Melanie Dishman's archive

This second feature from the “Scrubs” guy show more depth than his first attempt, “Garden State,” which is an improvement — but there is room for more. Zach Braff, who wrote this script with his brother Adam, also directs and stars in this as Aidan Bloom, an out-of-work actor married with two children. His wife, Sarah (Kate Hudson), works at a menial city job so Aidan can continue to pursue his dream of acting, but his last job was a dandruff commercial months ago, and the future is not looking good.

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This is some monkey business with the apes getting top billing over the humans in this second installment of the “Apes” reboot. But you can’t say Andy Serkis doesn’t deserve the honor. Call him the king of motion capture for his uncanny ability to create computer-generated creatures through body movement.

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After seeing this I’ve come to the conclusion that while Susan Sarandon is incapable of making a bad movie, she can certainly be in one. As Tammy’s beer guzzling granny, she elevates this to “just bearable” status, and that in itself is kind of sad because I’m a Melissa McCarthy fan.

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Jon Favreau, the beefy actor who is usually more behind the camera these days, stars in his own project as Carl Casper, a L.A. chef on the rise who is not without ego. It’s a great premise to launch what amounts to a feel-good foodie fest that wraps a road/buddy pic into a romcom — all of which together makes for a tasty dish.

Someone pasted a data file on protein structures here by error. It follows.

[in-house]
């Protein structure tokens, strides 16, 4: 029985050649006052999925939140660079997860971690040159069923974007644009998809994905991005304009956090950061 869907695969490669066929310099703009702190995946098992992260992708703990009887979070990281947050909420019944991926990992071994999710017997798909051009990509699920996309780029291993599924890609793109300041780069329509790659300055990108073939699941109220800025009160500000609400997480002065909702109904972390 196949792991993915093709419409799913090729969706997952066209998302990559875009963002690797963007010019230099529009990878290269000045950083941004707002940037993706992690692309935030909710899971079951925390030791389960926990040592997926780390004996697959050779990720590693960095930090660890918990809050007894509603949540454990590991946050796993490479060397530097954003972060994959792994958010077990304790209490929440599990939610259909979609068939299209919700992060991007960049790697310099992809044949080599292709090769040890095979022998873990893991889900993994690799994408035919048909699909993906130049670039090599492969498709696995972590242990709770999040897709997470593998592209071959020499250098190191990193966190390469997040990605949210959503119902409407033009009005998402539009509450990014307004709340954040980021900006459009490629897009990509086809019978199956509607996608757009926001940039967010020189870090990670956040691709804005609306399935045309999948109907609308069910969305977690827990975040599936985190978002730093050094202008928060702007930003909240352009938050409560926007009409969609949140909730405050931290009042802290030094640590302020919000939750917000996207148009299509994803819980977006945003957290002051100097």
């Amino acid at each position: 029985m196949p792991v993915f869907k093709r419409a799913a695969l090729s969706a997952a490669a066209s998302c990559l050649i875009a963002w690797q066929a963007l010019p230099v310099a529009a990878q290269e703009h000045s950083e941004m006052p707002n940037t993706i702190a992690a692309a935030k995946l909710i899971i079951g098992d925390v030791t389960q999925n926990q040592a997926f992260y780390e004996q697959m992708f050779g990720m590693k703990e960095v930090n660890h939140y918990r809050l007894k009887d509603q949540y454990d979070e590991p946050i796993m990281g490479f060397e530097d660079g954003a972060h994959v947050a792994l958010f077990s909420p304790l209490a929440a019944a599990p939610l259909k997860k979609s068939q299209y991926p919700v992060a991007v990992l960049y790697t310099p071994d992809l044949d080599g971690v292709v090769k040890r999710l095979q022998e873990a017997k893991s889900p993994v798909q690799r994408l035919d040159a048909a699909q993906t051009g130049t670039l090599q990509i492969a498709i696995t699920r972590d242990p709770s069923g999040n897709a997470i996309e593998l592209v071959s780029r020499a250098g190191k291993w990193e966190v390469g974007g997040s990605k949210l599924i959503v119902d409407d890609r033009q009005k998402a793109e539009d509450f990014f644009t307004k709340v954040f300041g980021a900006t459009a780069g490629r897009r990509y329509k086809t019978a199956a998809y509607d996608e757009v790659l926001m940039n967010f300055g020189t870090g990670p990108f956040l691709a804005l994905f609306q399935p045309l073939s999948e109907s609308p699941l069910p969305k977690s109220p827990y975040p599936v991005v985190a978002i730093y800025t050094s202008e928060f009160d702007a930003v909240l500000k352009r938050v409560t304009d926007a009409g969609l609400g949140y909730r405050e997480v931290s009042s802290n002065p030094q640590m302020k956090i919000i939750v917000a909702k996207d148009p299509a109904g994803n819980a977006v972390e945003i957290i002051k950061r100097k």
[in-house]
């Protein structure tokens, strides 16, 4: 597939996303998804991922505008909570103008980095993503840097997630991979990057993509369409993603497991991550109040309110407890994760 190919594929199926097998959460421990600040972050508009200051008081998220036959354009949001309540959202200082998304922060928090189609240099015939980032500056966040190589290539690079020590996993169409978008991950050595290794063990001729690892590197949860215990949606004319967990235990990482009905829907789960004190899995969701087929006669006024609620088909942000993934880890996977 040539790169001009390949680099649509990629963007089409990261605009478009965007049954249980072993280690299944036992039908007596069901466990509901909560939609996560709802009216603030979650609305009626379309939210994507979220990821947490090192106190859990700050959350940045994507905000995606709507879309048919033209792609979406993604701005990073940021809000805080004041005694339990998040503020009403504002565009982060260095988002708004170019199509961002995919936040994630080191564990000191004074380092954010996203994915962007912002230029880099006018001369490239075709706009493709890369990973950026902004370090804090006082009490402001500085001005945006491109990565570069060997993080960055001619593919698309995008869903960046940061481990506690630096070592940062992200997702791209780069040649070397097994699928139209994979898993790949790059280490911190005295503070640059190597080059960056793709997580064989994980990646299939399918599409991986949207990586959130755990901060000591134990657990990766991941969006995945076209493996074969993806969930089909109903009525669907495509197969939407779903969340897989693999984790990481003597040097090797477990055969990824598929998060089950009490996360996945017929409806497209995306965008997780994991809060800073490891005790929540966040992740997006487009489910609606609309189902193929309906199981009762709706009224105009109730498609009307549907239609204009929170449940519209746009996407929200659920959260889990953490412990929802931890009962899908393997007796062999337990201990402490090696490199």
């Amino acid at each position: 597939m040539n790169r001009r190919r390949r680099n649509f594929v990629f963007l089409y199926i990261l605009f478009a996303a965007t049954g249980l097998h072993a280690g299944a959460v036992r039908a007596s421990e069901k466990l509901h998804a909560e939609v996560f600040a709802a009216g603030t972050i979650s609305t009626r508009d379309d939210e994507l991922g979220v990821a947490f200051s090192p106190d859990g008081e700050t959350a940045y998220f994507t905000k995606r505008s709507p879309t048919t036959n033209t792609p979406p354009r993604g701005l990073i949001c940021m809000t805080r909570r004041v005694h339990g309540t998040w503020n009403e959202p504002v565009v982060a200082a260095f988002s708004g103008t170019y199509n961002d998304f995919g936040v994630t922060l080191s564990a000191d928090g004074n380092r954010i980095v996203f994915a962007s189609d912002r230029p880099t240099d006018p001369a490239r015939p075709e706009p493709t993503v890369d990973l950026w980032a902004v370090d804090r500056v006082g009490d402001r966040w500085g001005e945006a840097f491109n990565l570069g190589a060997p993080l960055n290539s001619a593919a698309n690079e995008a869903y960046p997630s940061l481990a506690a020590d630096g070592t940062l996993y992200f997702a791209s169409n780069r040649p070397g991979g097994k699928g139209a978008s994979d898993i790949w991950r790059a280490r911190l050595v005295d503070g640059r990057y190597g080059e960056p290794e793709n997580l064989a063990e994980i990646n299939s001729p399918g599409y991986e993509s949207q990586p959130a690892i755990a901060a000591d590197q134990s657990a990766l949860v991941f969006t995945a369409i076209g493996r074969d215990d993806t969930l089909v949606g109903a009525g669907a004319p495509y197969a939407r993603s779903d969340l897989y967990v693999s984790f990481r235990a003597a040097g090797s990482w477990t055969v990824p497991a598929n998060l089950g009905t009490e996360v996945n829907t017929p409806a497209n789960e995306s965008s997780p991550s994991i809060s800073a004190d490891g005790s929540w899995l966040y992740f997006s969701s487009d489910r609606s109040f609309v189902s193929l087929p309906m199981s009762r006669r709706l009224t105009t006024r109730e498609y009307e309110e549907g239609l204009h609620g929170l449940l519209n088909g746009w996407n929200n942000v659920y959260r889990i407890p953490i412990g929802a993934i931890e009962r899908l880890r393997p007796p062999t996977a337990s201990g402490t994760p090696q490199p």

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A great story wrapped in a plain brown wrapper is what you’ll get with Clint Eastwood’s film version of the great Broadway hit of “Jersey Boys.” The jukebox musical based on the lives of Frankie Valli and the Four Seasons interweaves their greatest hits with the highs and lows of the group members. Along the way, it won multiple Tonys and is still playing to packed houses on Broadway and the many road tours traveling the country.

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